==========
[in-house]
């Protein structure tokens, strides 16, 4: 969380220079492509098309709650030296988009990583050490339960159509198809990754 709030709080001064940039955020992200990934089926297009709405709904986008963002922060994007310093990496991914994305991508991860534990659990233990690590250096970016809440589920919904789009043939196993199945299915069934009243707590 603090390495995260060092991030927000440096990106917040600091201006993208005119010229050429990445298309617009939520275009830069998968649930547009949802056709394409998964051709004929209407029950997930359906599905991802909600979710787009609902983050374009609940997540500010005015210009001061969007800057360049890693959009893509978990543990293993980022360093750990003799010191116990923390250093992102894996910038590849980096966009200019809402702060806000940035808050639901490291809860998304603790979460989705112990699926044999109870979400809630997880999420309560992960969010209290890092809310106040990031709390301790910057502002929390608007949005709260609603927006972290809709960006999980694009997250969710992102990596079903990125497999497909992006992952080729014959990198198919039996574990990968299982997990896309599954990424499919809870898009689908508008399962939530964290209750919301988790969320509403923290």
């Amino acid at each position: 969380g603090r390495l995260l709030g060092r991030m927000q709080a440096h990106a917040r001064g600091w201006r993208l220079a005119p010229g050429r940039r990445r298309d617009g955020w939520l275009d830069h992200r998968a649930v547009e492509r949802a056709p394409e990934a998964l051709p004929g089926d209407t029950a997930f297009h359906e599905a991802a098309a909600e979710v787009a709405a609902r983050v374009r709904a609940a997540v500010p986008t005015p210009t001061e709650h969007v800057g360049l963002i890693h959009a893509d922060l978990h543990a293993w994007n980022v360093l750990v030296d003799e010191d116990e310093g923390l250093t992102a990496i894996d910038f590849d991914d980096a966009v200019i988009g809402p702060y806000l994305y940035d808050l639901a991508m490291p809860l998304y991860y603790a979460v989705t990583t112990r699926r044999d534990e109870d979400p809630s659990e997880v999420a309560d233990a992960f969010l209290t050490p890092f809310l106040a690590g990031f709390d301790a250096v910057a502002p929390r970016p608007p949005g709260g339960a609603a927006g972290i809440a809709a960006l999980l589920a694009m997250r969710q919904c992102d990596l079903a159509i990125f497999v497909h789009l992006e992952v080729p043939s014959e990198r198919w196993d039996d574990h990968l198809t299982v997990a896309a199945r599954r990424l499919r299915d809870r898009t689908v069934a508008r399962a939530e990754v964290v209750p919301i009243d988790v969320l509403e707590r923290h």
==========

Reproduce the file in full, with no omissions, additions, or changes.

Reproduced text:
[in-house]
């Protein structure tokens, strides 16, 4: 969380220079492509098309709650030296988009990583050490339960159509198809990754 709030709080001064940039955020992200990934089926297009709405709904986008963002922060994007310093990496991914994305991508991860534990659990233990690590250096970016809440589920919904789009043939196993199945299915069934009243707590 603090390495995260060092991030927000440096990106917040600091201006993208005119010229050429990445298309617009939520275009830069998968649930547009949802056709394409998964051709004929209407029950997930359906599905991802909600979710787009609902983050374009609940997540500010005015210009001061969007800057360049890693959009893509978990543990293993980022360093750990003799010191116990923390250093992102894996910038590849980096966009200019809402702060806000940035808050639901490291809860998304603790979460989705112990699926044999109870979400809630997880999420309560992960969010209290890092809310106040990031709390301790910057502002929390608007949005709260609603927006972290809709960006999980694009997250969710992102990596079903990125497999497909992006992952080729014959990198198919039996574990990968299982997990896309599954990424499919809870898009689908508008399962939530964290209750919301988790969320509403923290």
């Amino acid at each position: 969380g603090r390495l995260l709030g060092r991030m927000q709080a440096h990106a917040r001064g600091w201006r993208l220079a005119p010229g050429r940039r990445r298309d617009g955020w939520l275009d830069h992200r998968a649930v547009e492509r949802a056709p394409e990934a998964l051709p004929g089926d209407t029950a997930f297009h359906e599905a991802a098309a909600e979710v787009a709405a609902r983050v374009r709904a609940a997540v500010p986008t005015p210009t001061e709650h969007v800057g360049l963002i890693h959009a893509d922060l978990h543990a293993w994007n980022v360093l750990v030296d003799e010191d116990e310093g923390l250093t992102a990496i894996d910038f590849d991914d980096a966009v200019i988009g809402p702060y806000l994305y940035d808050l639901a991508m490291p809860l998304y991860y603790a979460v989705t990583t112990r699926r044999d534990e109870d979400p809630s659990e997880v999420a309560d233990a992960f969010l209290t050490p890092f809310l106040a690590g990031f709390d301790a250096v910057a502002p929390r970016p608007p949005g709260g339960a609603a927006g972290i809440a809709a960006l999980l589920a694009m997250r969710q919904c992102d990596l079903a159509i990125f497999v497909h789009l992006e992952v080729p043939s014959e990198r198919w196993d039996d574990h990968l198809t299982v997990a896309a199945r599954r990424l499919r299915d809870r898009t689908v069934a508008r399962a939530e990754v964290v209750p919301i009243d988790v969320l509403e707590r923290h």